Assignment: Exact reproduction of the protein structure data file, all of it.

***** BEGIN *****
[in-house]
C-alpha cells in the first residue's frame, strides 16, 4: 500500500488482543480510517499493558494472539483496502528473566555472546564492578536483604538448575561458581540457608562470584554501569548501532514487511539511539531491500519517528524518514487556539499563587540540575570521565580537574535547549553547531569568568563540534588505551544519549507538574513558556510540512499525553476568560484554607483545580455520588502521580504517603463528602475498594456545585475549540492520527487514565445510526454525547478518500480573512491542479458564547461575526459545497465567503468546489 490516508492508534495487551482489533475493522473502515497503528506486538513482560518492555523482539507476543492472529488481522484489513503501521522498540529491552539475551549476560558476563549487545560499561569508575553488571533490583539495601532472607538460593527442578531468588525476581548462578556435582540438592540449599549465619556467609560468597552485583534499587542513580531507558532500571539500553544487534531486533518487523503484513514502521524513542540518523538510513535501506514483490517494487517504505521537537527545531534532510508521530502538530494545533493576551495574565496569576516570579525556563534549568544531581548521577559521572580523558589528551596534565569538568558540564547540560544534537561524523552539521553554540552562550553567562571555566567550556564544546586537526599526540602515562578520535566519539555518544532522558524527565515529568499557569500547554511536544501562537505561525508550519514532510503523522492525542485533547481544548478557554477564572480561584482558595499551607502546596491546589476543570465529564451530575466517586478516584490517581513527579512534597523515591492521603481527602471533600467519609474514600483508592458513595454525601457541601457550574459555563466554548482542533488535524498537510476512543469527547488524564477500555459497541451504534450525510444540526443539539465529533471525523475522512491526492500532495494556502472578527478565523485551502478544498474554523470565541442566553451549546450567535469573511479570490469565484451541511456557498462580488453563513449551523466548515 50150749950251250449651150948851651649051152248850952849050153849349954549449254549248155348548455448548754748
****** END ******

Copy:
[in-house]
C-alpha cells in the first residue's frame, strides 16, 4: 500500500488482543480510517499493558494472539483496502528473566555472546564492578536483604538448575561458581540457608562470584554501569548501532514487511539511539531491500519517528524518514487556539499563587540540575570521565580537574535547549553547531569568568563540534588505551544519549507538574513558556510540512499525553476568560484554607483545580455520588502521580504517603463528602475498594456545585475549540492520527487514565445510526454525547478518500480573512491542479458564547461575526459545497465567503468546489 490516508492508534495487551482489533475493522473502515497503528506486538513482560518492555523482539507476543492472529488481522484489513503501521522498540529491552539475551549476560558476563549487545560499561569508575553488571533490583539495601532472607538460593527442578531468588525476581548462578556435582540438592540449599549465619556467609560468597552485583534499587542513580531507558532500571539500553544487534531486533518487523503484513514502521524513542540518523538510513535501506514483490517494487517504505521537537527545531534532510508521530502538530494545533493576551495574565496569576516570579525556563534549568544531581548521577559521572580523558589528551596534565569538568558540564547540560544534537561524523552539521553554540552562550553567562571555566567550556564544546586537526599526540602515562578520535566519539555518544532522558524527565515529568499557569500547554511536544501562537505561525508550519514532510503523522492525542485533547481544548478557554477564572480561584482558595499551607502546596491546589476543570465529564451530575466517586478516584490517581513527579512534597523515591492521603481527602471533600467519609474514600483508592458513595454525601457541601457550574459555563466554548482542533488535524498537510476512543469527547488524564477500555459497541451504534450525510444540526443539539465529533471525523475522512491526492500532495494556502472578527478565523485551502478544498474554523470565541442566553451549546450567535469573511479570490469565484451541511456557498462580488453563513449551523466548515 50150749950251250449651150948851651649051152248850952849050153849349954549449254549248155348548455448548754748